LAHORE: Country’s textiles on Wednesday demanded immediate resumption of gas supply to save around 300 hundred units from closure as industry export losses have hit a whopping $1 billion...
LAHORE: Country’s textiles on Wednesday demanded immediate resumption of gas supply to save around 300 hundred units from closure as industry export losses have hit a whopping $1 billion because of the energy crisis.
“The supply of energy at a regionally competitive tariff led to a 26 percent increase in textile exports during FY2022,” said Abdul Rahim Nasir, Chairman All Pakistan Textile Mills Association (Aptma), addressing a presser. Nasir was flanked by Aptma North Zone Chairman Hamid Zaman, Senior Vice Chairman Kamran Arshad and Secretary General Raza Baqir.
The Aptma chairman said the textile exports jumped by 60 percent from $12.5 billion in 2020 to almost $20 billion in 2022 primarily because of the same.
“The exponential growth in the textile sector has drawn an investment of over $5 billion and the gave rise to 100 new textile units that after commissioning will result in new exports over $500 million/month or $6 billion/annum,” he said.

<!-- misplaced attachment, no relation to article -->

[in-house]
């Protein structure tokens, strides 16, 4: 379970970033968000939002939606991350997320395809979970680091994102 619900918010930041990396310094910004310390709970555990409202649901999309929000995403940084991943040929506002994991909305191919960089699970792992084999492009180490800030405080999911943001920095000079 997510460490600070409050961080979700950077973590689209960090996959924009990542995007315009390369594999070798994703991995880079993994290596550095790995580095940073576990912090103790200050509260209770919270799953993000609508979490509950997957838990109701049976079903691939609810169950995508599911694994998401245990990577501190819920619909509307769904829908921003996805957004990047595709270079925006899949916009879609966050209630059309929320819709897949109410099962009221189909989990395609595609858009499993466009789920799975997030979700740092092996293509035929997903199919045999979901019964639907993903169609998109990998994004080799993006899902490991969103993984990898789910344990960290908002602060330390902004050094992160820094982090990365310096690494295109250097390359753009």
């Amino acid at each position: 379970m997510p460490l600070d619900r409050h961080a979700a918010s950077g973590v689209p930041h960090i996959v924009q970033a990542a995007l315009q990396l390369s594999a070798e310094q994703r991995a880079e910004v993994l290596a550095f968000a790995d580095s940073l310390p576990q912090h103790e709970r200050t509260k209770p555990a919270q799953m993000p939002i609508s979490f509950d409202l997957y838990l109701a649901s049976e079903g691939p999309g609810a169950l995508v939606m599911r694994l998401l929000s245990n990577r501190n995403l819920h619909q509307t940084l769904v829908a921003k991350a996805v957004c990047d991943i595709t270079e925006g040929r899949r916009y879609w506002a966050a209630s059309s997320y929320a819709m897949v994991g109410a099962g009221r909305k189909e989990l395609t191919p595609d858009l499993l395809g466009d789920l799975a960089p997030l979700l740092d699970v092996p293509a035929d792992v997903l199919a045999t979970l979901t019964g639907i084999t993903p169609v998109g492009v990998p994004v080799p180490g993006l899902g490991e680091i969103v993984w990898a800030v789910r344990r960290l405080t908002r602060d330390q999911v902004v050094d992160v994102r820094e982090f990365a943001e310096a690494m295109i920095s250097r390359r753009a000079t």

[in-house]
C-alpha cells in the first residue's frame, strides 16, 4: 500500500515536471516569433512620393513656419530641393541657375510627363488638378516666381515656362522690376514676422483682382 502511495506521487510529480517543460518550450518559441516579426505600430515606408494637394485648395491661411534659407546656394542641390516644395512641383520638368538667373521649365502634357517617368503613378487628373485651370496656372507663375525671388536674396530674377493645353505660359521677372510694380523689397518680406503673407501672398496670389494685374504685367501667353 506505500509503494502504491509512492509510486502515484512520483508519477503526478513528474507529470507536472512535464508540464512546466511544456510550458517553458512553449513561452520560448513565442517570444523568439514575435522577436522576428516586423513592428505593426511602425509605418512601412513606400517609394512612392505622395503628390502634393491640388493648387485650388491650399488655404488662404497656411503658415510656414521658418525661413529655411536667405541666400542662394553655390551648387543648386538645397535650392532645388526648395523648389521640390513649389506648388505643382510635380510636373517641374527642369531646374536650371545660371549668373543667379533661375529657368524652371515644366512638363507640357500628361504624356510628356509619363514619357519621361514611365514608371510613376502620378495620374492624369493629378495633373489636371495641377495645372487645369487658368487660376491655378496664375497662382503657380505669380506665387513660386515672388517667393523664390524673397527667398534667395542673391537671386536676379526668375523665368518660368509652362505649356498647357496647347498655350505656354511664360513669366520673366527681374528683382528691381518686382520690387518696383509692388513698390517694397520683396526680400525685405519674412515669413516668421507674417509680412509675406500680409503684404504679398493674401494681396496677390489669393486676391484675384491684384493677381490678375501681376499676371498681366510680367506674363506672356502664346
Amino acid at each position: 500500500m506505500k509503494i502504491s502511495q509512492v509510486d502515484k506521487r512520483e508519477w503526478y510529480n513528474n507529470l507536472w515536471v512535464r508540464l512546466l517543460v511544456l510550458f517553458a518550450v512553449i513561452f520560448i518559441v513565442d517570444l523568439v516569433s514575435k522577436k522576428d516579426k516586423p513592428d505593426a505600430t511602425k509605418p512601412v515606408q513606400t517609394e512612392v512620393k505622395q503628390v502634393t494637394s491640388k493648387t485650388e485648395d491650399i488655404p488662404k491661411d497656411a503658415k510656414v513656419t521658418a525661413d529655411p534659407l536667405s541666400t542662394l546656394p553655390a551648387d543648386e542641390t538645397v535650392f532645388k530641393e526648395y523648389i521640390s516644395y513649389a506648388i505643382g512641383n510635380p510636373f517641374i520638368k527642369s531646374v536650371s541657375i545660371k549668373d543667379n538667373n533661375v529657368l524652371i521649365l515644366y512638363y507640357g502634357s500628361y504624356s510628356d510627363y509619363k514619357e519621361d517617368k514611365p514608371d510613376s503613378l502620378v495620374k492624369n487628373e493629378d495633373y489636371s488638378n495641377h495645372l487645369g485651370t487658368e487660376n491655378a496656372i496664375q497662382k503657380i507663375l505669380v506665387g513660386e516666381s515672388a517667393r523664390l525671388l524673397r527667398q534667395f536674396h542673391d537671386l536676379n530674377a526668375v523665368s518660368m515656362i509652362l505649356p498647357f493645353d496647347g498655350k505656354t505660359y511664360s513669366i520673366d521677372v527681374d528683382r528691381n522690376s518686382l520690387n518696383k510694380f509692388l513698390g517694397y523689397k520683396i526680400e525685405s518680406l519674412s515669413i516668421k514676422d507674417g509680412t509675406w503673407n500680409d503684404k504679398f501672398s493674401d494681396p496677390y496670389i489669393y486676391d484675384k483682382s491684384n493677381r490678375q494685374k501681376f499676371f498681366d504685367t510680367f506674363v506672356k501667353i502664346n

The gas supply to industry has been suspended since June 30, 2022, which has almost halted production in the entire value-added textile industry, causing a colossal loss to the economy.
The large-scale closure of mills has caused massive layoffs, spreading economic chaos, Nasir said, adding, starving the country’s largest exporting sector of gas and power was hard to understand.
Hamid Zaman, Chairman Aptma North Zone, said the textile sector had repeatedly delivered on its commitment to enhance exports and proved they were a viable and long-term solution provider for the economic stability of the country.
“Over 50 percent of the production will be lost this month with the very high risk of losing orders on a permanent basis and diversion of buyers from Pakistan to its competitors,” Zaman said. He said currently the textile industry was providing goods for the forthcoming Christmas and any delay in the deliveries was fraught with risks of losing export markets for an indefinite period with little chances for revival.
“If this momentum is lost due to the energy supply and cost constraints, Pakistan will be forced to seek an additional $6 billion in loans from abroad, which under the current circumstances, might not even be possible,” he added.
Therefore, he said, under this situation, the gas supply to the export-oriented industry must immediately be resumed.